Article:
DVA By Joe Muggs

20 March 2012
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Vital to the Hyperdub label’s success is its support of mavericks, and its refusal to recognise a boundary between urban club sounds and experimental electronica. All of which makes Leon Smart, aka DVA, a perfect fit. He’s been at the heart of underground London for some time, both as a producer at the heart of grime and UK funky and for six years as Scratcha, the wisecracking host of Rinse FM’s Grimey Breakfast Show. He’s been able to veer from Caribbean-tinged dancefloor bangers to smooth soul/r’n’b, but also has a deep love for weird synth sounds and trippy, glitchy atmospherics which have kept his releases entirely individualist. ‘Reach the Sun’, which kicks off his debut album, manages to encapsulate all this. It begins, daringly, with over a minute of abstract, crackling synth noise, which slowly coalesces into a slow, loping house groove with a cut-up female vocals coaxing you in. It’s soulful and cosmic, funky and deeply weird in equal measures, and sets the tone perfectly for what follows.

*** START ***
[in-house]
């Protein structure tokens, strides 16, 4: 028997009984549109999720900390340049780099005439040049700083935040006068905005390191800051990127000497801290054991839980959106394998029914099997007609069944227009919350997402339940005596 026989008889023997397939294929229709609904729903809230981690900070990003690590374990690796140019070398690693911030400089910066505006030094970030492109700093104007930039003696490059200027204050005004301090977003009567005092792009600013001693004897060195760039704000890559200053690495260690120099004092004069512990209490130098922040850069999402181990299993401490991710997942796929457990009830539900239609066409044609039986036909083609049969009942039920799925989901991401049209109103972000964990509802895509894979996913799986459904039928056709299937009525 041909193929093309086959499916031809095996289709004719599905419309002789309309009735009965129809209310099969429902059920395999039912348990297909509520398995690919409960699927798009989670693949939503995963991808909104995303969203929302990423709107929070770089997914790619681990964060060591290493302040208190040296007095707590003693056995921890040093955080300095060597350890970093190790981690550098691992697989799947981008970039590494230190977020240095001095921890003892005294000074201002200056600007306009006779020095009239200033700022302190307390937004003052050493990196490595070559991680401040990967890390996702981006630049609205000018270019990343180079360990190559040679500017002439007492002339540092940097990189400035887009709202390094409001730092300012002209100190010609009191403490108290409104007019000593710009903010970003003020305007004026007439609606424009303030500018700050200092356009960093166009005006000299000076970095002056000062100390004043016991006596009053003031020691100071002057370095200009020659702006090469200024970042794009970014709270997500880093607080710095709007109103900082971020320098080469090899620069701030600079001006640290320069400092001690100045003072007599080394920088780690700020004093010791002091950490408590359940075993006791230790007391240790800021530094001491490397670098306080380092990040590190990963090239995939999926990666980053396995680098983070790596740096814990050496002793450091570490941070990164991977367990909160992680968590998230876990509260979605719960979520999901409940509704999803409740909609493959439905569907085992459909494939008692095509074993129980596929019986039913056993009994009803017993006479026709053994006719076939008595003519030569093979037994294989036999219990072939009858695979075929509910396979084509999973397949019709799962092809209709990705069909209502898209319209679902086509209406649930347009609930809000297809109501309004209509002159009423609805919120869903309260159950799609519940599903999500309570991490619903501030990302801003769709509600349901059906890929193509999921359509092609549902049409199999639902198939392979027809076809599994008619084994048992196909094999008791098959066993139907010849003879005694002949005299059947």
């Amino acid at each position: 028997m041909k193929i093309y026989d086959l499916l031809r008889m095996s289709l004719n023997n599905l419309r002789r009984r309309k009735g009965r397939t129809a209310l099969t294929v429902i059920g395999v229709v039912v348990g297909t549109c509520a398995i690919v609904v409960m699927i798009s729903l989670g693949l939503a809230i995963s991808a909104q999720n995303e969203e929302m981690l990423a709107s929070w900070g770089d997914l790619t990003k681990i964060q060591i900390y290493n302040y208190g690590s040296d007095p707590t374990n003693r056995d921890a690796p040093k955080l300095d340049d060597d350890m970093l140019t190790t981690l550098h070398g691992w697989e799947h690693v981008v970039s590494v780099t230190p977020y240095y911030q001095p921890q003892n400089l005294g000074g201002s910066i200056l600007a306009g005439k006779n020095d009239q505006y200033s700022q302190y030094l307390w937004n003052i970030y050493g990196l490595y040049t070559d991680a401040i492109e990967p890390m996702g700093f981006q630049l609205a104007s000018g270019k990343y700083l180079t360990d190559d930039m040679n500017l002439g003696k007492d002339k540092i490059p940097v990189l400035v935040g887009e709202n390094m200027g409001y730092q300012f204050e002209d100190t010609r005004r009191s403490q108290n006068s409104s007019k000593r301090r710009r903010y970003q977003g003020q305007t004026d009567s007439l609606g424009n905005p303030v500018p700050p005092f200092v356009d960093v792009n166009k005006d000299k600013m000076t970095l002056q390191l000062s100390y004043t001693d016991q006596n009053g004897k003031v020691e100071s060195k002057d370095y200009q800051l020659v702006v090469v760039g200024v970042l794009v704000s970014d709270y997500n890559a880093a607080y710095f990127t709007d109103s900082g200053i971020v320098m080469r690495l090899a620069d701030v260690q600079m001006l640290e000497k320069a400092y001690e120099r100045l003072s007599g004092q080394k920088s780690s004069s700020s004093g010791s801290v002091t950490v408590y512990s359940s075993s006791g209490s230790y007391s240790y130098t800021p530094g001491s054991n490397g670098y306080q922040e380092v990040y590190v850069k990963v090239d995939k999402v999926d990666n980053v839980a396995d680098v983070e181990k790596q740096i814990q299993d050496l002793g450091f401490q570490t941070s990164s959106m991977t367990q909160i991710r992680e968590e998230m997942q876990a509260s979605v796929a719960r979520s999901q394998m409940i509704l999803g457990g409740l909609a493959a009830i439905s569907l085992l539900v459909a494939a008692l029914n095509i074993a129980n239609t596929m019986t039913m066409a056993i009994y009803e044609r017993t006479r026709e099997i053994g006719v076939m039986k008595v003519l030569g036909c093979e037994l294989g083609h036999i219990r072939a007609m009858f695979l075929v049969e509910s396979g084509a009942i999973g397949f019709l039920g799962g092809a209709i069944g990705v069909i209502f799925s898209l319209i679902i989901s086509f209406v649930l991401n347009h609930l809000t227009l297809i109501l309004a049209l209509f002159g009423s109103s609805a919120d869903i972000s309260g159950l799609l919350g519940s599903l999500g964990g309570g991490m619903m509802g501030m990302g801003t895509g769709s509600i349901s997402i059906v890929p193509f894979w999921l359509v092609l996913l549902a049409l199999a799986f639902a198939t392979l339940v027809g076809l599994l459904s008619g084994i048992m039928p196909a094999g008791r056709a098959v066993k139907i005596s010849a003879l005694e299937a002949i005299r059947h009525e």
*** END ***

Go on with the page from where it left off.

Quite often thereafter the clattering rhythms are uncategorisable – if you want nerdy detail, many of them are in 3/4 instead of dance music’s standard 4/4 – but all are rooted in deep dancefloor knowledge. There are sweaty 90s Detroit techno beats (‘Polyphonic Dreams’), floating r’n’b vocals (Vikter Duplaix on ‘Madness’, AL on ‘Why U Do’), dramatic soundtrack strings (‘Where I Belong’) and a raft of rich, buzzing analogue synths that bind it all together like the sauce on a hearty meal. It’s rare an album creates a world so weird yet so coherent and absorbingly musical, but DVA has done it here; the only reasonable response is to take a deep breath and dive in.

File under Psychedelic sci-fi soul
Download ‘Pretty Ugly’, ‘Bare Fuzz’
Like this? Try Sa-Ra Creative Partners ‘Nuclear Evolution: The Age of Love’ (Ubiquity)




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